The Meltdown.

I’ve always encountered screaming children while running errands.  Knowing with certainty that one day those would be my kids screaming their heads off in rage, I’ve always lent a sympathetic nod in that direction and a thankful prayer in an upwards direction.

Well, my day came today.  As if I haven’t had enough warning from past encounters with in-store tantrums, I consistently let my toddler pick out something from the dollar bin almost every time we visit the store.  Well, she’s now gravitating towards collectible animals.  A charming habit, which I’d rather tend to than be drowning in princesses, Barbies and dolls at this point.  (sooner or later it’s inevitable, right?) However, these animals have surpassed the dollar bin budget.  Time to pull back on the reigns.

 

Brianne and her Giraffe
My daughter and 'Daddy Giraffe,' one of her many collectible animals.

 

How do explain money matters to a 2 year old?  “No, you can’t have the $17 collectible dragon,” just didn’t seem to cut the mustard today.  Let alone the , “No” to the bunny after her dragon answer meltdown.

Most of the time, my kid will put whatever it is back and follow me once I start to walk away.  Not today.  Oh, no.  Not today.  As I gradually started pushing the cart away from the ‘animals’ my little angel started screeching louder than I’ve ever her scream before.

Tears streaming down her face in anger, I picked her up and placed her in the cart without hesitation. Banking on her calming down when she saw she hadn’t rattled me, I was taken aback by what she did next.

Arms flailing…reaching out to hit me while attempts to jump out of the cart, she almost wacks her baby sister in the head at full force.  So #2 had now joined her big sister in hysterics.

What to do?  Check out or ditch what I’ve got and cut my losses.  I decide to calmly push my cart towards the checkout, in hopes my lack of reaction would eventually quiet the madness.

Just as I reach the front of the store, arms start flailing and screeching gets a raise in volume.  As a gut reaction I revert to damage control, yanking her out of the cart so she can’t hurt her sister.  How in the world I kept calm as I talked her down from her crazy place of emotion I do not know.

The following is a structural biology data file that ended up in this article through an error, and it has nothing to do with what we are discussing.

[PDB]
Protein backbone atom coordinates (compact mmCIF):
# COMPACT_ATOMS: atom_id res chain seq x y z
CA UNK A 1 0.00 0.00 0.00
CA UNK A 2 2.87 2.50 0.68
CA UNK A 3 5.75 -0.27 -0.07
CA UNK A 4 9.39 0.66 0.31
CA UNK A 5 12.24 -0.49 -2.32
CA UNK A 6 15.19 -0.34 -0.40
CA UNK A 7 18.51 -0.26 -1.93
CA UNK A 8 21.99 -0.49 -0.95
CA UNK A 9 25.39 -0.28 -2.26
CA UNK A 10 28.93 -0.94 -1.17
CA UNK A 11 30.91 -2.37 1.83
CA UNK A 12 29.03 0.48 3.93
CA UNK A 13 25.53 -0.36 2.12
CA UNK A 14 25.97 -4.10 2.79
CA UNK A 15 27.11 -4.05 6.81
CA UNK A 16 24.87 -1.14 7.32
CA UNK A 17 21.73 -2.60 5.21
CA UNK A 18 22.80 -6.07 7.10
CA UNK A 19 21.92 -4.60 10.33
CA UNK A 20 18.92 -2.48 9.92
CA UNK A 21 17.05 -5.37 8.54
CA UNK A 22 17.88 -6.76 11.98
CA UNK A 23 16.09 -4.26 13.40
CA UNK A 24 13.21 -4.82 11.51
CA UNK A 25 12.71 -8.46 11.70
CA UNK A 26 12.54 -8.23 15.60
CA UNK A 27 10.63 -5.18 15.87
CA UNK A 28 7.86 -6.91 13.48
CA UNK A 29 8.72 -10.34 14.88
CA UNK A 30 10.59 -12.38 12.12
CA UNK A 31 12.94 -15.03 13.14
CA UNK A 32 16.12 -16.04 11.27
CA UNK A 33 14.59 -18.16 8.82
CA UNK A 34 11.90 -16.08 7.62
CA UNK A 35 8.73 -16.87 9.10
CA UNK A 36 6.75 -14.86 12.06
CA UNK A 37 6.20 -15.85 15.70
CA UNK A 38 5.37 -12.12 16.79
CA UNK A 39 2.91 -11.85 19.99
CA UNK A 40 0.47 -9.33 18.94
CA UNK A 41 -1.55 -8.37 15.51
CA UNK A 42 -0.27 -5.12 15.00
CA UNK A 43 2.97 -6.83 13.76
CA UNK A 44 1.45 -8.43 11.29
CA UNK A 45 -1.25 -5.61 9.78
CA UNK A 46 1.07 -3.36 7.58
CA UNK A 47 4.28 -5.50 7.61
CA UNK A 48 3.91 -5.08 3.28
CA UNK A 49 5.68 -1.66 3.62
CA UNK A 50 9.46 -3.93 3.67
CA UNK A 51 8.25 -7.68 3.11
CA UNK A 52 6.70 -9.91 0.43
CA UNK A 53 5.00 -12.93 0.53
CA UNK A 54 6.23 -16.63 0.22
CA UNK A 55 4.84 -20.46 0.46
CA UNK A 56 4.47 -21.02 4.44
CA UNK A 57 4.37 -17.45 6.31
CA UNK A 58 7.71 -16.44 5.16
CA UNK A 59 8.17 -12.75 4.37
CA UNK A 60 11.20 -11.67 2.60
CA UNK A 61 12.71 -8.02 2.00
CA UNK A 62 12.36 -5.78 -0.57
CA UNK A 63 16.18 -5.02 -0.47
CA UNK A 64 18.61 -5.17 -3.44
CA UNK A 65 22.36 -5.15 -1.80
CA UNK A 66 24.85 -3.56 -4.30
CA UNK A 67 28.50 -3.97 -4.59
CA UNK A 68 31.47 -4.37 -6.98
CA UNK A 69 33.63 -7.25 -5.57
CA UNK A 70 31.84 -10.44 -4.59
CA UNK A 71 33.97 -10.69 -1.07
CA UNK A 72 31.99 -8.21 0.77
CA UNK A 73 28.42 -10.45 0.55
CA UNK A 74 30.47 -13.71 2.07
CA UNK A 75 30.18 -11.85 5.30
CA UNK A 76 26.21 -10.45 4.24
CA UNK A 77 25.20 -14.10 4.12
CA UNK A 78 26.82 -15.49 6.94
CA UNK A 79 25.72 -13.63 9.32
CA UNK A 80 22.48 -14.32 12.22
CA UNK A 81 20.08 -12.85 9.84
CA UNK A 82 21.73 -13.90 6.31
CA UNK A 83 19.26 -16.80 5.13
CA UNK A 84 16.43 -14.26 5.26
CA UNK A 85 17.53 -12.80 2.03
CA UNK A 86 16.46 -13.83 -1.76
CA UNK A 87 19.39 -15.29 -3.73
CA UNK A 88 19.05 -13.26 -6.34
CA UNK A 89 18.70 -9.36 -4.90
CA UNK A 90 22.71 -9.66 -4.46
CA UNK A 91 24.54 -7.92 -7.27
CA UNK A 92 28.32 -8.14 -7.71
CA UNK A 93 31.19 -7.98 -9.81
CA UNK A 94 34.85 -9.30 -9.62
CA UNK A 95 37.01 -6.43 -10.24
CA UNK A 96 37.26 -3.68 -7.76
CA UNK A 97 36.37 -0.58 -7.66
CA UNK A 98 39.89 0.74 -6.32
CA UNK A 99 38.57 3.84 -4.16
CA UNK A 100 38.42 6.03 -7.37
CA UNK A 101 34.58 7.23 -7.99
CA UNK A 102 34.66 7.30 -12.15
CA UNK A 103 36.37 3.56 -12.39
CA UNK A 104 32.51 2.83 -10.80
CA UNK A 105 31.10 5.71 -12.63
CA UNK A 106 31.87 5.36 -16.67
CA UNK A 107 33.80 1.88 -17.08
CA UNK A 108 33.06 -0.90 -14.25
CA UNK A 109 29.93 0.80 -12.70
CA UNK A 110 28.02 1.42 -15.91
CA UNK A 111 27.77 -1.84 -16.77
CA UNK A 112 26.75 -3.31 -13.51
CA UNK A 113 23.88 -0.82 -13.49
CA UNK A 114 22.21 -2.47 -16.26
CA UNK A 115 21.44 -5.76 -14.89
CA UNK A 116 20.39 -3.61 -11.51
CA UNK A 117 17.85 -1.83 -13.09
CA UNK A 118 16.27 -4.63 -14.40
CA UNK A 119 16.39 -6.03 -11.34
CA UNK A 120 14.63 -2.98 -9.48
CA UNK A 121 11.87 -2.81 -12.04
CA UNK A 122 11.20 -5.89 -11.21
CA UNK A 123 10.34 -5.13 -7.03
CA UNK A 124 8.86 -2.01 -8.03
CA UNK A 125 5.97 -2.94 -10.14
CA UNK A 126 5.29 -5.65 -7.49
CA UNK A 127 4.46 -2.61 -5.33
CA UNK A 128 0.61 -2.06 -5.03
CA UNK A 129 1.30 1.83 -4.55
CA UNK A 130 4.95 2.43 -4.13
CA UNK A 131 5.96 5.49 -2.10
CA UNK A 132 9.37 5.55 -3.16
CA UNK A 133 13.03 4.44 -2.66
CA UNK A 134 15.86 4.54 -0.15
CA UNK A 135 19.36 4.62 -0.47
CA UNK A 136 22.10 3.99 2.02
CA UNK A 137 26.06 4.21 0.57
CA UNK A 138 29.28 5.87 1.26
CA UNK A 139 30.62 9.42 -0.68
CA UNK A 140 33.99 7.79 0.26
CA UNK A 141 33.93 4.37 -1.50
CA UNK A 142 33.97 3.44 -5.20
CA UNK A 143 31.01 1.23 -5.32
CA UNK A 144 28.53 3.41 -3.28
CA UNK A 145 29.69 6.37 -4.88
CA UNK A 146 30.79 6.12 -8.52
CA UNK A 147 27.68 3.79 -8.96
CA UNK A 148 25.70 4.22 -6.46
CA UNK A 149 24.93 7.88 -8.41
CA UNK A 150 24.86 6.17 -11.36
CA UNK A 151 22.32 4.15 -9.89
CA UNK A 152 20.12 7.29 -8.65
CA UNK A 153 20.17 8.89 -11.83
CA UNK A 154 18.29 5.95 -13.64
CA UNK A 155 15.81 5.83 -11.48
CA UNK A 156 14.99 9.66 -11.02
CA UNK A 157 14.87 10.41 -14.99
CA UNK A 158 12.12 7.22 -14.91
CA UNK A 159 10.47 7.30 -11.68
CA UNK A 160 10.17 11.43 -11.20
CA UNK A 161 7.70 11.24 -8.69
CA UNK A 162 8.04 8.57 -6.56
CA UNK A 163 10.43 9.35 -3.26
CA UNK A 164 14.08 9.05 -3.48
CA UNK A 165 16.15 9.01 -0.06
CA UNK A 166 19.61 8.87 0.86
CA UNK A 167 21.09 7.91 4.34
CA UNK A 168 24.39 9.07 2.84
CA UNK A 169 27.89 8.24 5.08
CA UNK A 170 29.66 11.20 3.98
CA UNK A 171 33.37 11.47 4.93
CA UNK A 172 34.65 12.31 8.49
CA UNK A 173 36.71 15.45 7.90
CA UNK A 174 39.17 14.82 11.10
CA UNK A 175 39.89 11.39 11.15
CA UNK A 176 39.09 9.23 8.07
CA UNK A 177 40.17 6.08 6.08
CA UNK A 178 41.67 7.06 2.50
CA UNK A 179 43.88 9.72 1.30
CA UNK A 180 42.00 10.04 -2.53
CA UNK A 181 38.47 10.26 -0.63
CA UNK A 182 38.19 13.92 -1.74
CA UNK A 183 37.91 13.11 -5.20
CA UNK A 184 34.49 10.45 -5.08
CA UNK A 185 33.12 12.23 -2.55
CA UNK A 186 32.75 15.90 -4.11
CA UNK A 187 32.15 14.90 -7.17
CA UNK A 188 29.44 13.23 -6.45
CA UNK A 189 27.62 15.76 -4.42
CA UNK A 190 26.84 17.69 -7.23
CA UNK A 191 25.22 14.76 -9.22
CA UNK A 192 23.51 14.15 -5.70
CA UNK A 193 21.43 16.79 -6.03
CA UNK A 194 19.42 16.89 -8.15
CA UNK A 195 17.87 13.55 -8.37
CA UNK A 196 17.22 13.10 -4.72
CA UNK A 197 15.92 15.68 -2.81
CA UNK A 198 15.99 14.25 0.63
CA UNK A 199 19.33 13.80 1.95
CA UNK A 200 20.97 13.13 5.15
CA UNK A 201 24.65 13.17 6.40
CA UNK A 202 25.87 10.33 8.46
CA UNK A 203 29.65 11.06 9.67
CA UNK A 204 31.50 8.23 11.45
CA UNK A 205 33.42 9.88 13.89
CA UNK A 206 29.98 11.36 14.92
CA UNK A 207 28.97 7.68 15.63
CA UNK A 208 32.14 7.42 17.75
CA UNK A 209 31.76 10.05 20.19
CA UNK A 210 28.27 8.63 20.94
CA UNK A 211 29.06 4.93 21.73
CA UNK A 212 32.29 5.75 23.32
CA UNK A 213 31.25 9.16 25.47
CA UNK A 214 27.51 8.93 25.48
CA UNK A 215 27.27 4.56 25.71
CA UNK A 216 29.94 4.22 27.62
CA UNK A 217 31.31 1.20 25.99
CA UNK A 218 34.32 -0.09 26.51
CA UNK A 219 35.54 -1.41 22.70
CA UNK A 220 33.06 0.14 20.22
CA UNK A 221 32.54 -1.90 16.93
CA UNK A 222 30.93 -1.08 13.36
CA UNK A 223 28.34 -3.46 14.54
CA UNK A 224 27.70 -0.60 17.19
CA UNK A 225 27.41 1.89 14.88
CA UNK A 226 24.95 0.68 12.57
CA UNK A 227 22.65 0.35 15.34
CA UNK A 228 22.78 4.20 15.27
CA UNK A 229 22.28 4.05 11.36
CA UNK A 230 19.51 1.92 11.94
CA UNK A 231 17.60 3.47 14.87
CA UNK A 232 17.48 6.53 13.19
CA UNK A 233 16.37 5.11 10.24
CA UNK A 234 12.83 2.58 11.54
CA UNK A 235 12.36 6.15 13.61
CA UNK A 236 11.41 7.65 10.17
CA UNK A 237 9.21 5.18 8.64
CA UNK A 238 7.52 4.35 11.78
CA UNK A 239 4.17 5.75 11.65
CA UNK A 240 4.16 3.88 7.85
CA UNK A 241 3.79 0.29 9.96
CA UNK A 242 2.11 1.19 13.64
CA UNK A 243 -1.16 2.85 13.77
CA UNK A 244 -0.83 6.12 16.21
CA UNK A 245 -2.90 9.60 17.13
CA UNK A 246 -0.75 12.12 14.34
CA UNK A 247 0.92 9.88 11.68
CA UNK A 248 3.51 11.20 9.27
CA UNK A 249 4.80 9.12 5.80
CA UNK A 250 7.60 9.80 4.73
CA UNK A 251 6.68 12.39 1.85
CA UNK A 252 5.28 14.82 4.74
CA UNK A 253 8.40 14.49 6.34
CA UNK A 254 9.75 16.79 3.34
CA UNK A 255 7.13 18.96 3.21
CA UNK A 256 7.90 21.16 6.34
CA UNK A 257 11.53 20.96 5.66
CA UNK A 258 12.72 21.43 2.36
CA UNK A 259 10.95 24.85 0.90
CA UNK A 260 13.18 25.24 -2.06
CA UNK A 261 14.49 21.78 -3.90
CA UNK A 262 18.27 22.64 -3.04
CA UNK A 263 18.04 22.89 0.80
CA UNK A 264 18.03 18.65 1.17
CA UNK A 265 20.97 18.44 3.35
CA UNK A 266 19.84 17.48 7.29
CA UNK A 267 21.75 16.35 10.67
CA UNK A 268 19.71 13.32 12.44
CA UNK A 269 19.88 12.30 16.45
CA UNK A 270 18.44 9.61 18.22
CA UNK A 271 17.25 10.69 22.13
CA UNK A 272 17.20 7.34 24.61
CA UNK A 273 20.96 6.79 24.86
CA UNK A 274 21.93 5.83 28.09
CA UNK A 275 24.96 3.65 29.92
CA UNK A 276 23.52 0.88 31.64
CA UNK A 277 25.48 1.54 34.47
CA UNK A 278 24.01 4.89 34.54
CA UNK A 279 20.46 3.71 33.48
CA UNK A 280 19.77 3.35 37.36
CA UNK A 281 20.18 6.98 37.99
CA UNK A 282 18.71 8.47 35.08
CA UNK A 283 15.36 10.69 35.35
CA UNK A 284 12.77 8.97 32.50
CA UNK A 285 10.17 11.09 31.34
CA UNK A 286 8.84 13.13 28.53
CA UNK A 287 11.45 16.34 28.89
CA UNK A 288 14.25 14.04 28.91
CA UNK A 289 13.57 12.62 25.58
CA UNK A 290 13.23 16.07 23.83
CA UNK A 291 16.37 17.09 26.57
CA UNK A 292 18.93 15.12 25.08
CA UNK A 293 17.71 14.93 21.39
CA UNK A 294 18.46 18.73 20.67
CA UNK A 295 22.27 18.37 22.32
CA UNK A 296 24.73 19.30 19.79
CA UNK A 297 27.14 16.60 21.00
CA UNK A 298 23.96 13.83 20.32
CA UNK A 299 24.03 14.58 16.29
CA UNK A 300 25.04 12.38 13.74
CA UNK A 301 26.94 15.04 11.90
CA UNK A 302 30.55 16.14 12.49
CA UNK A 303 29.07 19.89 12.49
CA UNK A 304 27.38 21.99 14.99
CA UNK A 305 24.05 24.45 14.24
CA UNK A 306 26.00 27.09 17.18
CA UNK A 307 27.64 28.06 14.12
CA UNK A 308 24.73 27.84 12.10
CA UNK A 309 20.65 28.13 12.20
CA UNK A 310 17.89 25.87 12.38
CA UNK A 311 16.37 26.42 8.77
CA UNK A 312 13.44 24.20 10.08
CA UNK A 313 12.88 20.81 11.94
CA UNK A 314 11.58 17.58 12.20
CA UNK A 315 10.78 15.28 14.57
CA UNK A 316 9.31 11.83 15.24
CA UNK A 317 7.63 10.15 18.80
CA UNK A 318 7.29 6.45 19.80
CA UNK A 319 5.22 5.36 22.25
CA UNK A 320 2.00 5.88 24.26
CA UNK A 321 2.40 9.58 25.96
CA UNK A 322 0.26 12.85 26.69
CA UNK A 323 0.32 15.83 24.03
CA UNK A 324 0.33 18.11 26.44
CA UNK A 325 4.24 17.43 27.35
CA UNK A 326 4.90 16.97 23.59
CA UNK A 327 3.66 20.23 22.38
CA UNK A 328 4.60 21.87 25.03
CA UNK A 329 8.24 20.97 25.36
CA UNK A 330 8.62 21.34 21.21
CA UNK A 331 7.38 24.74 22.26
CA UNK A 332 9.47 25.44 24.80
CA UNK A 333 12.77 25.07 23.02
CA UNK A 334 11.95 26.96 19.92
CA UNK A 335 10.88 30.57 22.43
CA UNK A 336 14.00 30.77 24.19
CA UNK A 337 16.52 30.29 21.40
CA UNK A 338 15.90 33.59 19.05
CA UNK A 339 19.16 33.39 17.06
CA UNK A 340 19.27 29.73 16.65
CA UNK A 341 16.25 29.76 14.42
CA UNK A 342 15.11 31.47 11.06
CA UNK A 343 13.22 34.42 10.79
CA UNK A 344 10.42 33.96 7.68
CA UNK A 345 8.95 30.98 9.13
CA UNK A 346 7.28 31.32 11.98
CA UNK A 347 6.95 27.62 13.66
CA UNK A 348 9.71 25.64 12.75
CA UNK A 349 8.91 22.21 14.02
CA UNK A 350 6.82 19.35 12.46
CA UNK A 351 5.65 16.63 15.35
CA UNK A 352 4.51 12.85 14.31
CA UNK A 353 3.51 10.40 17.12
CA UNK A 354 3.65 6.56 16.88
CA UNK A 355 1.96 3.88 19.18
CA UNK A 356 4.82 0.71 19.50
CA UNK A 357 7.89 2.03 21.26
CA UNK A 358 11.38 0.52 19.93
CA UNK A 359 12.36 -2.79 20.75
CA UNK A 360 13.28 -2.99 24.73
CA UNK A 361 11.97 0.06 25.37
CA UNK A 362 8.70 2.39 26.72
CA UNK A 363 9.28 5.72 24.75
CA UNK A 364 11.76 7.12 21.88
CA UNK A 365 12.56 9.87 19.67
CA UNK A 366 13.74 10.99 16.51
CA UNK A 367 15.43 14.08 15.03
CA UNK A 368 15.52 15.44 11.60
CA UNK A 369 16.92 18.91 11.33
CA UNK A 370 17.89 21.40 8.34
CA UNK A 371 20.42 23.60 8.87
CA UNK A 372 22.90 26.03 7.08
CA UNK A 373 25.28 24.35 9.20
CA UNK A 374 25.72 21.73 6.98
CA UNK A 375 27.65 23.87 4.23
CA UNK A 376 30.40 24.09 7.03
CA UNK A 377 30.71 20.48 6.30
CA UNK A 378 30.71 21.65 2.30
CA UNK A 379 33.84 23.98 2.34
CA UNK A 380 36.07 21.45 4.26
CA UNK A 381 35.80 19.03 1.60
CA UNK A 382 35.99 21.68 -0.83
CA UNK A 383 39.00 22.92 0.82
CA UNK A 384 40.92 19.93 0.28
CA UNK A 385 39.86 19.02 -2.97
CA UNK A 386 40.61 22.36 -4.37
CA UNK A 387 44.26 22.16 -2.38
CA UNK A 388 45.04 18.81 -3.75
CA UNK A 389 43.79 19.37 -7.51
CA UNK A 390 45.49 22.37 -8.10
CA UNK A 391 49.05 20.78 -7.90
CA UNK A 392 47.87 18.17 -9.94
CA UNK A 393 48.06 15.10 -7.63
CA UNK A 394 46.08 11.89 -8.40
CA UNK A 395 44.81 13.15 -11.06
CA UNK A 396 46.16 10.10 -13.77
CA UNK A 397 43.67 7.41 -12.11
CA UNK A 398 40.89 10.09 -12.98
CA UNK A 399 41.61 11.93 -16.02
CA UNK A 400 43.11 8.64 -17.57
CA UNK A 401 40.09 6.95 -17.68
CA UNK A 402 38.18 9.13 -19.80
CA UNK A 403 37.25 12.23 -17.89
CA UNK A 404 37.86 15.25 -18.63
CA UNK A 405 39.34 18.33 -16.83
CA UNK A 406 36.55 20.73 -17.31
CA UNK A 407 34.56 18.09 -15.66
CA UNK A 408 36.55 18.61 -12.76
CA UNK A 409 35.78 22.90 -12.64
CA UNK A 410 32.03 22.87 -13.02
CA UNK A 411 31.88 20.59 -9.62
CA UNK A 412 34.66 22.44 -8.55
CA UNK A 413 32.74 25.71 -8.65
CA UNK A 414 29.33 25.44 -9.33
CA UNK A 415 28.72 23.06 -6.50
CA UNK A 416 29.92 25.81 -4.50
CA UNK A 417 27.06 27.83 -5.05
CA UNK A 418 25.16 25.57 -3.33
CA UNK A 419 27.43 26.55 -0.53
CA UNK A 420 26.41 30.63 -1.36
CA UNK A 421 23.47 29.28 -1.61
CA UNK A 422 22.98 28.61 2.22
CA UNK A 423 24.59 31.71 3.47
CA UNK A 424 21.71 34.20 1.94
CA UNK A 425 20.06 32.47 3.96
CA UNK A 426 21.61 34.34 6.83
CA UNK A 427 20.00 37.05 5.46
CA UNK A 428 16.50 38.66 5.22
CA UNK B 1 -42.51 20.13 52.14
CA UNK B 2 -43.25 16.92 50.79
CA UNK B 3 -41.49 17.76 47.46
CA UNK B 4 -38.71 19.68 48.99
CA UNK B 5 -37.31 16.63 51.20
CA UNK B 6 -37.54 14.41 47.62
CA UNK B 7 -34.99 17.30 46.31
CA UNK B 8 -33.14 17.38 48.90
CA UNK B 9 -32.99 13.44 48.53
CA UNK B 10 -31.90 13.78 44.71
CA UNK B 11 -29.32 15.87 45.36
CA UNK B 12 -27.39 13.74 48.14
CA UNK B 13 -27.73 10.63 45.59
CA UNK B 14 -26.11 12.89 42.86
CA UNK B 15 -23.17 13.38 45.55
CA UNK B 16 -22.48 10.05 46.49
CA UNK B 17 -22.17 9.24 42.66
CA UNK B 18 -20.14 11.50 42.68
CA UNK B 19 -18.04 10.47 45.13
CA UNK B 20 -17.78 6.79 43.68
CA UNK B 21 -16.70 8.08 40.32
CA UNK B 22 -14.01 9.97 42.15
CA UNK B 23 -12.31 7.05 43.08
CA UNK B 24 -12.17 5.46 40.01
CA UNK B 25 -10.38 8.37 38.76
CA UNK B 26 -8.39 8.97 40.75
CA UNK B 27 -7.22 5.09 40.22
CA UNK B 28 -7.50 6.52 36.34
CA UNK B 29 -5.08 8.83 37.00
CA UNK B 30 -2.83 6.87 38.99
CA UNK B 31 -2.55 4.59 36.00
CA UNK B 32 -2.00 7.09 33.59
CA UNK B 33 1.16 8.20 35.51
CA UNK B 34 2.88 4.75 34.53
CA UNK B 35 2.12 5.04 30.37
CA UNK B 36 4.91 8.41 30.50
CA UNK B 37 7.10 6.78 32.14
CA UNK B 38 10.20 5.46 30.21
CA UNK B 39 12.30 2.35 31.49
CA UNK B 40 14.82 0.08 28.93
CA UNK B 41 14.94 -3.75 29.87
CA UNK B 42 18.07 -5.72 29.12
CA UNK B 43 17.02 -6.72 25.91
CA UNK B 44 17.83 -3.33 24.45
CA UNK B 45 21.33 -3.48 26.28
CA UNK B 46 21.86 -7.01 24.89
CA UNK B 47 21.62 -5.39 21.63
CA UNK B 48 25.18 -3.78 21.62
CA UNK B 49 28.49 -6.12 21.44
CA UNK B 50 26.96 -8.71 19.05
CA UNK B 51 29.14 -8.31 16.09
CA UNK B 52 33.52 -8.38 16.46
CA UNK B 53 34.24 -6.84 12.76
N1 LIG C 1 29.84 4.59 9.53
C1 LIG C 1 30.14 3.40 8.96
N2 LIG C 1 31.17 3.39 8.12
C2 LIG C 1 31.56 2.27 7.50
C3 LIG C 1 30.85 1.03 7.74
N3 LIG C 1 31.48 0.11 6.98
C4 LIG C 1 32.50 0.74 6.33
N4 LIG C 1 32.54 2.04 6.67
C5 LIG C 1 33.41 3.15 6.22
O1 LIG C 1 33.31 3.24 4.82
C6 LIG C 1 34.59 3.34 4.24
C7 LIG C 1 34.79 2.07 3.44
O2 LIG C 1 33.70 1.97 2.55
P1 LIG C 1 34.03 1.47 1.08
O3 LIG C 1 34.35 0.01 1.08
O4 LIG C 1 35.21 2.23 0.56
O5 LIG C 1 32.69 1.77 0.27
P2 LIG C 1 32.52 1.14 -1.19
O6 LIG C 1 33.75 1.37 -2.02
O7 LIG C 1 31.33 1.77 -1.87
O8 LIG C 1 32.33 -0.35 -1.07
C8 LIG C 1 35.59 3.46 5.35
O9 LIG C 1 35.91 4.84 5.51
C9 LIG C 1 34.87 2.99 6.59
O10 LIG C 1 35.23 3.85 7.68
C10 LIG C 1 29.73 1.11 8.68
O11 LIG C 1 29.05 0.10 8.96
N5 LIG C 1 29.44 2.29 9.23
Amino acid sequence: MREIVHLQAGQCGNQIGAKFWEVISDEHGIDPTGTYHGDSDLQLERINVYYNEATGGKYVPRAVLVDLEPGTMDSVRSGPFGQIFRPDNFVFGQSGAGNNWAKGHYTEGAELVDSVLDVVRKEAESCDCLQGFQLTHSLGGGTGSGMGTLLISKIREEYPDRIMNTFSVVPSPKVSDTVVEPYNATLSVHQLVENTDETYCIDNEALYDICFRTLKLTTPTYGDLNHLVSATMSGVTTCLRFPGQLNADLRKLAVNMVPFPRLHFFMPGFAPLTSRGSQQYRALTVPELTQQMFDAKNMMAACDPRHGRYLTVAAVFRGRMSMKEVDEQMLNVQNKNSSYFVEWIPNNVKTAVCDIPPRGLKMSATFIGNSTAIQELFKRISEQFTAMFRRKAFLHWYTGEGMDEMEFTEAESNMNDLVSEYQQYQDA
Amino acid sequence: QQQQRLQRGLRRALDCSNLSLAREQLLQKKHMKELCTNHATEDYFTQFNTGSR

(Oh, yes I do…help from above, I’m sure.  Maybe all those “thank you for that not being my kid melting down” prayers lent a little sympathy.  Maybe, just maybe. )

You know what?  It worked.  I calmly looked her in the eye and told her to give me a hug.  She did, and I told her we can’t get everything at the store….what would people get you for your Birthday?  Bought it.  I waited until we were checked out and outside to talk to her about ‘the meltdown. ‘

“Do you ever get anything you want when you act that way?”  Sniffle Sniffle.  “N-N-N-Nooooo, Mommy.”

The real lesson here was for me.

#1.  Stop spoiling my child by letting her get something every time we go to the store.  Enough is enough.  Time to start teaching my soon-to-be-3 year old the true “value” of the ‘dollar bin.’

#2.  Patience is king.  I think I’ll collect a pat on the back to me for not becoming a yelling, screaming, hitting in public parent, but…wow…I understand how it happens.

#3.  PMS does not wait until puberty to start rearing it’s ugly head.  (I think my Mom is right, once again.)

I’d feel a lot better about the whole thing if it were Sunny & 80.  Oh, well.  After a car ride home with #2 having a meltdown, I think wine time will begin a little early this evening.

Happy ‘Meltdown’ Day 🙂

 

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